10,000 coal industry jobs were lost in Australia during the past year. As a staunch green-collar I think it’s a bad result. It should be zero. Here’s why…
The coal-job losses are gleefully used as ammunition by both sides of the coal debate; those who argue that we should keep mining and burning coal blame the losses on the carbon price and lack of Govt. support, and those that argue for renewable energy say ‘we told you so’.
Make no mistake, I am for leaving the coal in the ground, I am for clean and perpetual renewable energy, I am for prosperity, I am for a future for our children where they are free from the ravages of a warming planet that we are already bringing down upon them.
What we have accepted though is an obvious animosity between ‘coal’ and ‘renewables’ opinion. What I’m struggling to find is reporting or points of view that argue for a renewables transition in jobs. In other words, what are we doing to help those 10,000 coal workers skill-up for green collar employment in the growing renewables market? What of the next 10,000 and the next?Australian Mining posted a good piece on what’s driving the economics. Bloomberg New Energy Finance forms the view that Australia is unlikely to build any new coal power stations purely on the business case – they no longer stack up against renewables. It’s now only the existing stations that are cheaper, for now.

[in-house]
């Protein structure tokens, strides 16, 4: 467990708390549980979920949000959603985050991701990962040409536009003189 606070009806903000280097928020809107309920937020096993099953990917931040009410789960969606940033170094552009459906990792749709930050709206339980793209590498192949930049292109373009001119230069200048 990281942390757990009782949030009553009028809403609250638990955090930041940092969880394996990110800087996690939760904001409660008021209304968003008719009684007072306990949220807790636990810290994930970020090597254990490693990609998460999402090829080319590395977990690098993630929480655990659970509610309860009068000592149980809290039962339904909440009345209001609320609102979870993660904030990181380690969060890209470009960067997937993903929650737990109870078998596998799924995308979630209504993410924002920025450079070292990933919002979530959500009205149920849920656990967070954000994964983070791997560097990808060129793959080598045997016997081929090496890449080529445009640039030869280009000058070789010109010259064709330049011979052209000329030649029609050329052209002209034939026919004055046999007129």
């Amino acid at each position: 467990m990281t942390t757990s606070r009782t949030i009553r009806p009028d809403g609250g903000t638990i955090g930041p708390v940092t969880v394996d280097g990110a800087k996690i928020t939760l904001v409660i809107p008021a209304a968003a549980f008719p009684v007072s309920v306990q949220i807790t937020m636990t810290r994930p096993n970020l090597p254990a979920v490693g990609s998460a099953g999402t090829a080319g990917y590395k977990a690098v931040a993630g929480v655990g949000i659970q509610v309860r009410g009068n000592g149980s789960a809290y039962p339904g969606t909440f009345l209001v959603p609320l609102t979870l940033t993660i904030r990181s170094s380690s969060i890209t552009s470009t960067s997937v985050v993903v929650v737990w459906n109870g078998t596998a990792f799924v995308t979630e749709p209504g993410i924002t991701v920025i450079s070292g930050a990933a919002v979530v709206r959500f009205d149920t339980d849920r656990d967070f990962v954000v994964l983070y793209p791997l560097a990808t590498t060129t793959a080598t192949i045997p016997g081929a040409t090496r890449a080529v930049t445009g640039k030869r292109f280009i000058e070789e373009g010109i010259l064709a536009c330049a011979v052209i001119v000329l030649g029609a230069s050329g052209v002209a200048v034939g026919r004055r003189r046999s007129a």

The causes of the losses [and there are many] don’t really matter. The reality is that 10,000 people lost their jobs. That’s 10,000 small cuts [and sometimes big ones] in our community. It impacts livelihoods, families, children, local economies. It hurts all of us. In my experience it’s not actually that many of us who get to choose our jobs or follow our calling – we look after our families first and that means making some compromises from time to time and putting food on the table.
So it’s not for us to judge coal workers. It’s for us to help build the bridge between the coal jobs of the past and the green collar jobs of the future. We need to be supporting the transition by providing new skills, up-skilling and new job opportunities. The money is still swashing around in the system – it has to go somewhere.
As sustainability practitioners we need to be holding our hands out and helping our mates. After all, sustainability and more importantly sustainable communities are as much about people as they are about planet and profit.
So let’s work at changing the headline to this;
‘10,000 coal jobs in the next year to transition to the renewables sector’
Let’s bring everyone along for the ride, and look after each other along the way.